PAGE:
For further search options, the Deaf babywearing community uses the hashtag #DeafAndWearing on social media.
If you know of any more resources that you think should be included on this list, please leave a comment, or contact me and I will add them!
Think about all of the benefits that babywearing brings to you, your child, and your family. The comfort, the confidence, and convenience that make life more pleasant, easier, tolerable, livable. Parents everywhere who wear their babies agree with you. Babywearing makes life better for everyone. For some mothers and babies, however, babywearing is something more. It can bring comfort, connection, and the ability to get through daily life when life is at its toughest.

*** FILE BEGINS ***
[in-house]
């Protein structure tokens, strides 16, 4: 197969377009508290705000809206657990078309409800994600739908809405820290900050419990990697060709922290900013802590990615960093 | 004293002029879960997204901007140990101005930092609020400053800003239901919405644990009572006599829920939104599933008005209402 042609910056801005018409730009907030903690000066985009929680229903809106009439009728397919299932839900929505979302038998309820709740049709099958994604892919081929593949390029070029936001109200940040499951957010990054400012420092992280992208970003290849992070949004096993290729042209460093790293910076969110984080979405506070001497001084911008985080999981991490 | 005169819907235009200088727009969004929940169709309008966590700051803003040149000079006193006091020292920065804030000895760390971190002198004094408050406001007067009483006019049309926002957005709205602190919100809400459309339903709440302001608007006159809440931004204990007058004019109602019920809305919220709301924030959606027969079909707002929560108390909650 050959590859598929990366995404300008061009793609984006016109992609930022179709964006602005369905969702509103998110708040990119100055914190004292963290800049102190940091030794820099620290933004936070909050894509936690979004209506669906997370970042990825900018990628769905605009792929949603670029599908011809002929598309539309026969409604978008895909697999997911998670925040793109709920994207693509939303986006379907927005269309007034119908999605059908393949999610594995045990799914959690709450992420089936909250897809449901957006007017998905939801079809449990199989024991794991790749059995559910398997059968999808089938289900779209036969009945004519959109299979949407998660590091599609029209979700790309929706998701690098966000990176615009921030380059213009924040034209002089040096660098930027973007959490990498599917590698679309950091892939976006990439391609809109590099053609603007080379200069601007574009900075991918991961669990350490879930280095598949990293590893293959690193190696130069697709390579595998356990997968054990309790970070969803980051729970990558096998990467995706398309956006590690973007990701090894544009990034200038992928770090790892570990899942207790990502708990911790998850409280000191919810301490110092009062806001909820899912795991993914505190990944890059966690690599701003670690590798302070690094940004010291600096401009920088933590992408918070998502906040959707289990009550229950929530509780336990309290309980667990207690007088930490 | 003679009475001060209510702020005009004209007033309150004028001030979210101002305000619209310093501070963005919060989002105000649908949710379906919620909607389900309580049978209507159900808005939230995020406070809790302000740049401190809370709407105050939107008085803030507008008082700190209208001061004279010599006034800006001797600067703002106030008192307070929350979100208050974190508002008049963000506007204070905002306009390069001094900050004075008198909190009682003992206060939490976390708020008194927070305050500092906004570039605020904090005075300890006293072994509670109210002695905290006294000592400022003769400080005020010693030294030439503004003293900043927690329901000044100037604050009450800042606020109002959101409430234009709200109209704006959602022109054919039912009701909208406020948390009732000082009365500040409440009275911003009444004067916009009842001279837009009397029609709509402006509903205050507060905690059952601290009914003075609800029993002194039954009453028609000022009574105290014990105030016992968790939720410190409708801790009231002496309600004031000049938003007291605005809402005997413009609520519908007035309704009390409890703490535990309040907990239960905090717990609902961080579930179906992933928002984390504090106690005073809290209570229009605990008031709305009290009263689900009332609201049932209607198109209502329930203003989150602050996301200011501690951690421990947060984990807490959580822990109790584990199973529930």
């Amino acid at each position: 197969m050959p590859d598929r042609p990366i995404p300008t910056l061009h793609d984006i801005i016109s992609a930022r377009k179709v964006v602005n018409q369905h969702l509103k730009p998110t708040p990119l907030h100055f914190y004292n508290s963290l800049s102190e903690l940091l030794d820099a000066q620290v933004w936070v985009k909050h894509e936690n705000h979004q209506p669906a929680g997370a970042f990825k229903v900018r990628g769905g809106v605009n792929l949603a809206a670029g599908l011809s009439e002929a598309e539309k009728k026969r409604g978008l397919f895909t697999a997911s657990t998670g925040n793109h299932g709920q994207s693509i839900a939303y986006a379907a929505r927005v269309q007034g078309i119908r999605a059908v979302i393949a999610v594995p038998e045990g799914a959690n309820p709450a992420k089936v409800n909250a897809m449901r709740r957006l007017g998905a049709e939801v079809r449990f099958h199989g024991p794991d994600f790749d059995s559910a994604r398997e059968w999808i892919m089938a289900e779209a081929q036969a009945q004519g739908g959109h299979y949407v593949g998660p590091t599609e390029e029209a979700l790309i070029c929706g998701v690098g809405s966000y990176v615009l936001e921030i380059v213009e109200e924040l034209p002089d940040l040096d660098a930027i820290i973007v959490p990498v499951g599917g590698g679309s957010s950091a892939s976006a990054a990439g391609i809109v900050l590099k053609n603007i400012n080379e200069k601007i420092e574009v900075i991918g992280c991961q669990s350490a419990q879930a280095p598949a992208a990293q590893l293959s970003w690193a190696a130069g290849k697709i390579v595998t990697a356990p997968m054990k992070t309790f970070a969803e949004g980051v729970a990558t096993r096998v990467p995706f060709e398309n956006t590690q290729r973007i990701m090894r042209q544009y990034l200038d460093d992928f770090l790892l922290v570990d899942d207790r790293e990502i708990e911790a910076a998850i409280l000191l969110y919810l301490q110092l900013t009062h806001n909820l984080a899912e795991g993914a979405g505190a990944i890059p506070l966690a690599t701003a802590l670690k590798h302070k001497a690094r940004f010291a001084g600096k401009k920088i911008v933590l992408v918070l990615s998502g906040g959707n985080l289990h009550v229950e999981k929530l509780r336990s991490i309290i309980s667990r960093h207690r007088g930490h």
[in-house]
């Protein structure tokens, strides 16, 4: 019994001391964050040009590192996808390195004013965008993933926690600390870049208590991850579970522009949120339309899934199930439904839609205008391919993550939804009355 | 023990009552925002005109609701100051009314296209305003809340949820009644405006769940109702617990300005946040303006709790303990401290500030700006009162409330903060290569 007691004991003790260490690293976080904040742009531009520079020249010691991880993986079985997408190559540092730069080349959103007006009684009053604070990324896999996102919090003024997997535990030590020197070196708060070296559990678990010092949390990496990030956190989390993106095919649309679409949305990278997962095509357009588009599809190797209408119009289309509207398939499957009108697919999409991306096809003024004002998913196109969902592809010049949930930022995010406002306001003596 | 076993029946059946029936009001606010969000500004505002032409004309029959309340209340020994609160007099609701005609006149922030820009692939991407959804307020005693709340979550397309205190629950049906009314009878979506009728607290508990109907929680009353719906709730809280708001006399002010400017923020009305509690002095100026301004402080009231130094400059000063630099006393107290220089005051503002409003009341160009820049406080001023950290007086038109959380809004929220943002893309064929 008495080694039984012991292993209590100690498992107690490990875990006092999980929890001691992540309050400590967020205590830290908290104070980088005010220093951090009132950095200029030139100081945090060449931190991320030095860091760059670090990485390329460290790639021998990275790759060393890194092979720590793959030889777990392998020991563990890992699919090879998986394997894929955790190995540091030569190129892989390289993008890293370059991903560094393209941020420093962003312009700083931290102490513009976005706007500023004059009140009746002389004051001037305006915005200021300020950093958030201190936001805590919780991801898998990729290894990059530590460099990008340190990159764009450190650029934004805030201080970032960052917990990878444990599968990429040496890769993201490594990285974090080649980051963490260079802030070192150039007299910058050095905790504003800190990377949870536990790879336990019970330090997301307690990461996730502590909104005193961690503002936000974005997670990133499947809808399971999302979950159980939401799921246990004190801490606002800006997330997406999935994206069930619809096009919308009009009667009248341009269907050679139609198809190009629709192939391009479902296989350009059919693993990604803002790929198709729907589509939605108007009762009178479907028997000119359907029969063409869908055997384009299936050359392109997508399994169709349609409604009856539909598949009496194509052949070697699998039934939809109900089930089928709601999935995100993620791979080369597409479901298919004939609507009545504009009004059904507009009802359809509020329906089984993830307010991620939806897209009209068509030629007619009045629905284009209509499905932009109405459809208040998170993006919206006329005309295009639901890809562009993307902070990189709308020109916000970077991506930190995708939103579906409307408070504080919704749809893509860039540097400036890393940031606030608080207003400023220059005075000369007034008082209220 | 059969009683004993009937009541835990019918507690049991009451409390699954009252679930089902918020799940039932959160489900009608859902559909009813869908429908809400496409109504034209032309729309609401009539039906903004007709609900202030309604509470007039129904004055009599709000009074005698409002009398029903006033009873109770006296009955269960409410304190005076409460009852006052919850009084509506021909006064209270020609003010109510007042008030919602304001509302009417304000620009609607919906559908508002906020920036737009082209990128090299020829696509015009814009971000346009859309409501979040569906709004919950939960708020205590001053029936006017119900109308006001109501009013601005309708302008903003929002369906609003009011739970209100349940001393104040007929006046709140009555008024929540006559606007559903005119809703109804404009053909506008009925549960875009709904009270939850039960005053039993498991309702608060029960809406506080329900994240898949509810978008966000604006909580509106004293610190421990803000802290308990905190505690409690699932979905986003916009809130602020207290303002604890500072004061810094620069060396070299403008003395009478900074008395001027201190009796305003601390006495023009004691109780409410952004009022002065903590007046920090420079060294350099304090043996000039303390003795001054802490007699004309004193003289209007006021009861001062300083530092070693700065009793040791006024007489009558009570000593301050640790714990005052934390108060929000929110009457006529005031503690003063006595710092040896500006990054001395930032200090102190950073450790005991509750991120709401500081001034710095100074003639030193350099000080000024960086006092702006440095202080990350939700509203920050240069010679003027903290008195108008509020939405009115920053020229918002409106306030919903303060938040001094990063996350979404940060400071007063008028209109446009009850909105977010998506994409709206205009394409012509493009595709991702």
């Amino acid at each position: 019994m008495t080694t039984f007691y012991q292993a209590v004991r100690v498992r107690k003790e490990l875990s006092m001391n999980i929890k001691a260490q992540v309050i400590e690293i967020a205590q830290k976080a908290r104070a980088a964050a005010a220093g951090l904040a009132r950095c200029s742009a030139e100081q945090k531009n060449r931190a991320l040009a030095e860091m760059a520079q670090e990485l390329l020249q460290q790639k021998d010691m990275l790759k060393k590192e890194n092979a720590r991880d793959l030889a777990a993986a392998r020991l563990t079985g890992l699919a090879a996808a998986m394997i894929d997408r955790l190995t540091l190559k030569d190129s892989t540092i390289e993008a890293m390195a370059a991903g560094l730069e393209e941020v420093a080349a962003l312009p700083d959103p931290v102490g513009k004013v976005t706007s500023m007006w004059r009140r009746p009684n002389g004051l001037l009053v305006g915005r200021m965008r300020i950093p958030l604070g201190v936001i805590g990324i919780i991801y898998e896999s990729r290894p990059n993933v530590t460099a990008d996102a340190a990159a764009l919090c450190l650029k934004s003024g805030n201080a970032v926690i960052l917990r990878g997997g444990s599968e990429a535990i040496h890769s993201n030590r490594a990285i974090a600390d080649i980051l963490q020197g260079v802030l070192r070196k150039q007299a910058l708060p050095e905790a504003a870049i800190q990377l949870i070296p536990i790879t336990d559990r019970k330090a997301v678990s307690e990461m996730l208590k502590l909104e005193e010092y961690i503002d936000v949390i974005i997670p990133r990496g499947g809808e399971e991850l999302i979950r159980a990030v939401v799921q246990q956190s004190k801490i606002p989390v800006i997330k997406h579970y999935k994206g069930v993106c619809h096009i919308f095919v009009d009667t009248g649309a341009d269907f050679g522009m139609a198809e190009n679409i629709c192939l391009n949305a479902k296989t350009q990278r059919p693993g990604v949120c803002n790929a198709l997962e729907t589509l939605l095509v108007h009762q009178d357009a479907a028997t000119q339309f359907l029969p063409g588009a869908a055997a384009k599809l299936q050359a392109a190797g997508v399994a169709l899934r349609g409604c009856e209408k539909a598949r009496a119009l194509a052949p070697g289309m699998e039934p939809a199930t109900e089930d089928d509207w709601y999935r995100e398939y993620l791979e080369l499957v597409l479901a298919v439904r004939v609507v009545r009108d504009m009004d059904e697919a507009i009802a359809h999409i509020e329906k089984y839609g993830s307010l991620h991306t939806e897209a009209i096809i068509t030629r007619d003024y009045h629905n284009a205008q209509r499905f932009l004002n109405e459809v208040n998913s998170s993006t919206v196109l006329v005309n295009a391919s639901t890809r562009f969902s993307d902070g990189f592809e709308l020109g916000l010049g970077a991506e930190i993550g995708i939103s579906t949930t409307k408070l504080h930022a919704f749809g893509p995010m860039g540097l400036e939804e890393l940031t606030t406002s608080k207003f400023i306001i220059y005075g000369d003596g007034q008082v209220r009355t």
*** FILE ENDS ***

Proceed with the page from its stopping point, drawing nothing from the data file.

One tough situation that faces some families is family violence, specifically intimate partner violence. There are a range of effects on the mothers and children who survive, including physical injury, emotional trauma, cognitive distortions, complete separation from social or family support, instant and extreme financial problems, and lasting neurological effects of witnessing and experiencing trauma, especially for babies and children. Babywearing, when utilized carefully, is a tool that can assist some mothers and children who face these obstacles.
One woman started listening
Julia Walker is a babywearing mom who decided to do something to help moms and their children who have recently left family violence and are living in the shelter system. She had volunteered as a co-leader with her local babywearing group, and while helping members learn to wear, discovered that some were, like her, rebuilding their lives after fleeing partner violence.